یشعرون (they perceive) is derived from شعر. They say شعرہ meaning, he perceived it; he came to know of it; he understood it; he felt it (Aqrab). شعور is the faculty of insight not depending upon the senses for its exercise, something that rises from within. In the verse the word یشعرون has been used to signify that though the disease of the hypocrites lies in their hearts, yet their insight gives them no warning.
The verse makes it clear that effective faith is based upon truth and sincerity. Faith not so based amounts to deception and God cannot be deceived.
The verse has given rise to some objections: 1. How can it be possible for any man to deceive God? 2. The word یخادعون is derived from the verb خادع in the measure of مفاعلة which denotes two parties mutually engaged in the same operation. The words یخادعون الله would, therefore, mean that hypocrites and God are both engaged in deceiving each other.
In answer to the first objection it may be said that the word used here is خادع and not خدع, the former, as explained above, signifying only an attempt at deception and not actual deception. The objection is, therefore, without foundation.
The second objection also does not hold good. The measure مفاعلة does not always carry the sense of mutual participation. Sometimes it signifies only one of the parties so engaged. For example, in the sentence عاقبت اللص meaning, "I punished the thief" the word عاقبت belongs to the measure of مفاعلة, yet here it does not denote mutual participation in the act. It only means, I punished the thief.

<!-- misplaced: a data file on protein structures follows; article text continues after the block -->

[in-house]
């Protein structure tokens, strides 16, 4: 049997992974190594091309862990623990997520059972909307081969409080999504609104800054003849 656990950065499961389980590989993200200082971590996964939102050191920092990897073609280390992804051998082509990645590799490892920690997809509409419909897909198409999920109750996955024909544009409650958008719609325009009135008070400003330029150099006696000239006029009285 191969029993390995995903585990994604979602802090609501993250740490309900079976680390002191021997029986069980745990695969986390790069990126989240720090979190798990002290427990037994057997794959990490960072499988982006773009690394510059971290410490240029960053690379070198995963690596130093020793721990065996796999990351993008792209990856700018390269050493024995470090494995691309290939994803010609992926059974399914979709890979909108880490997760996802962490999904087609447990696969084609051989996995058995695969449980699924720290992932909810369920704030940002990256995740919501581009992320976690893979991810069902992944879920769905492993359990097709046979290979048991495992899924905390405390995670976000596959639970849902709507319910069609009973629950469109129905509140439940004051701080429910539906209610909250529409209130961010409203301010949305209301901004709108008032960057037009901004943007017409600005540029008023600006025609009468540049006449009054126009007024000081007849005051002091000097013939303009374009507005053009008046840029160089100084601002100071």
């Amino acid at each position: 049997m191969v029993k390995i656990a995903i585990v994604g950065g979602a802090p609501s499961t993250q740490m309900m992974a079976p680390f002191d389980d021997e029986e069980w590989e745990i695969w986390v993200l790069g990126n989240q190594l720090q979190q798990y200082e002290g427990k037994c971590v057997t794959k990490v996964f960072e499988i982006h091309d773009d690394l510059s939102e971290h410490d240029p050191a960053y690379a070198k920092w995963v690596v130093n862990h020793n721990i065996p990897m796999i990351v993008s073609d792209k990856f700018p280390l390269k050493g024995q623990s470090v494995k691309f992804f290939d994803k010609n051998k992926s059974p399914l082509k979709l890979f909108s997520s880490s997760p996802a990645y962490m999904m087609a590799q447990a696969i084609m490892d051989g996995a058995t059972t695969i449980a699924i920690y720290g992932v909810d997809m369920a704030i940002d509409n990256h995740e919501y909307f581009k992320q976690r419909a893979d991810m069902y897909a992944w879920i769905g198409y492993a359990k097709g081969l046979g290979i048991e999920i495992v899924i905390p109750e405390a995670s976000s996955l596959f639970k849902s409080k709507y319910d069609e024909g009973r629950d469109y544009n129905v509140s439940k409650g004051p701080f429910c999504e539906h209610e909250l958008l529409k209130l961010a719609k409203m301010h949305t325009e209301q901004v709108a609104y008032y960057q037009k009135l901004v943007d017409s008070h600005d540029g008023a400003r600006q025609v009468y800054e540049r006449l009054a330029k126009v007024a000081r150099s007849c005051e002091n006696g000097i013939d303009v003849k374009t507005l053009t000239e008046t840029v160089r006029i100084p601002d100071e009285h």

A note on the hypocrites will not be out of place here. Before the coming of Islam into Medina, the city’s inhabitants included two pagan Arab tribes known as Aus and Khazraj, and three Jewish tribes named Banu Quraizah, Banu Nadirand Banu Qainuqa‘. The two pagan tribes outnumbered the Jews but were inferior to them in wealth and education. The Jews thus exercised great influence over the pagans of Medina. In order to further increase their influence, they encouraged internecine feuds among their idolatrous neighbours. A few years before the rise of Islam the pagan tribes of Medina, realizing how they had been duped, decided to organize themselves under a duly elected king. Their choice fell upon one ‘Abdullah bin Ubayy, chief of the tribe of Khazraj, and they were preparing for his coronation when news came to them of the rise of Islam in Mecca. Events suddenly began to take a different turn. The idolatrous tribes of Ausand Khazraj became attracted towards Islam and began to embrace the new faith in large numbers, believing that the solution of their difficulties lay not in electing a king but in accepting Islam. Soon after the Holy Prophet migrated to Medina, the tide of enthusiasm became irresistible; and ‘Abdullah bin Ubayy and his party felt it wise to follow their tribesmen into the new faith. They did not realize at the time that the establishment of Islam would mean the frustration of their own hopes. When, however, the power of Islam became established, they realized that they had put an end to their hopes. This realization destroyed any attachment they had for Islam. Instead, they developed actual hostility towards it. However, as a preponderant majority of their tribesmen had already become zealous followers of Islam, they could not openly leave its fold. Thus came into being the hypocrites—a party professing Islam outwardly but hostile to it at heart. Not strong enough to oppose Islam openly, they naturally thought of entering into a secret alliance with the Jews in order to injure the cause of Islam. In the beginning they had nothing to do with the Meccans for whom they bore a long-standing tribal antipathy. After the Battle of Uhud, however, at the instigation of the Jews and prompted by their own jealousy, they forgot their enmity and began to secretly conspire with the Quraish of Mecca, keeping up a show of attachment for Islam. Their leader ‘Abdullah continued to accompany the Holy Prophet in many of his expeditions.